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(a) there is no muse, that's just plain bollocks and anyone who says differently is a silly person who may or may not be sunburnt. Or a bible salesman with a limp. Whether my brain is a gift from God or some other cosmic wish-granting fairy is neither here nor there -- what my brain filters, registers and sends forth to spew out the ends of my fingers is entirely my own internal process and I'm giving no credit whatsoever to anyone who can't make themselves visible.

(b) without the filter of the human mind, there is no such thing as truth -- it is a concept invented by humans, as animals don't need to ponder whether or not they deserve to be eaten. It is entirely possible for two contradictory truths to exist simultaneously without the universe imploding or without the observer turning into a small hamster called Geoffrey.

© I read and then promptly forgot where I read -- but I think it was Ray who wrote something to the effect that everything has layers and it's a poet's job to minimise those layers. I would agree, but for one small change: it is a poet's job to direct the reader to at least two of the most obvious layers, but leave room for further exploration should the reader feel like wandering off into nuance and subtext on his/her own, on the understanding that he/she does so without a guide and becoming lost is a very real possibility with no guarantee of personal safety.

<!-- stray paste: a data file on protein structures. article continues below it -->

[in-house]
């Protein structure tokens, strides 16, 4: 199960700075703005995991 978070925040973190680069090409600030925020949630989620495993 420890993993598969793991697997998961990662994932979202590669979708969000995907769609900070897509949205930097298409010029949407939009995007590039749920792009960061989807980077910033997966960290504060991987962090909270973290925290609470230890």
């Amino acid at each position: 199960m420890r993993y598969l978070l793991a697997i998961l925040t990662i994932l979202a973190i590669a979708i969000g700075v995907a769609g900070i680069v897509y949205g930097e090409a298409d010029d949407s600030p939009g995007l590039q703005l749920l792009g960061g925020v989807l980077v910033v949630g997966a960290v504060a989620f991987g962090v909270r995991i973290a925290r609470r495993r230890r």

(d) being obscure for obscurity's sake is the sign of a lazy, perhaps excessively arrogant writer -- but by the same token, assuming that because a poem's meaning is not obvious on first reading, or indeed assuming that a poem only has one single meaning and can have no other, may well be the sign of a lazy reader, or one unused to the subtleties and nuances inherent in poetry as a medium. On the internet we generally have the luxury of being able to ask the writer questions about the text directly and I feel that although that is a valuable learning tool, it can also have the effect of lessening one's ability to reason things out for oneself.
I am as a rule anti-layer, anti-'planes' and anti-anything of the sort, for the simple reason, that I consider poetry to be a means of communication. It is axiomatic (many things seem to be lately) that since my experience and language differ from anyone else's, they will not understand exactly as I have intended. In other words, layers are inevitable, and there is no sense in adding more. Nasty Aleisher Crowley said something to the effect that unless a person's words hit an exact spot in another person's mind, then s/he would not be understood, or misunderstood.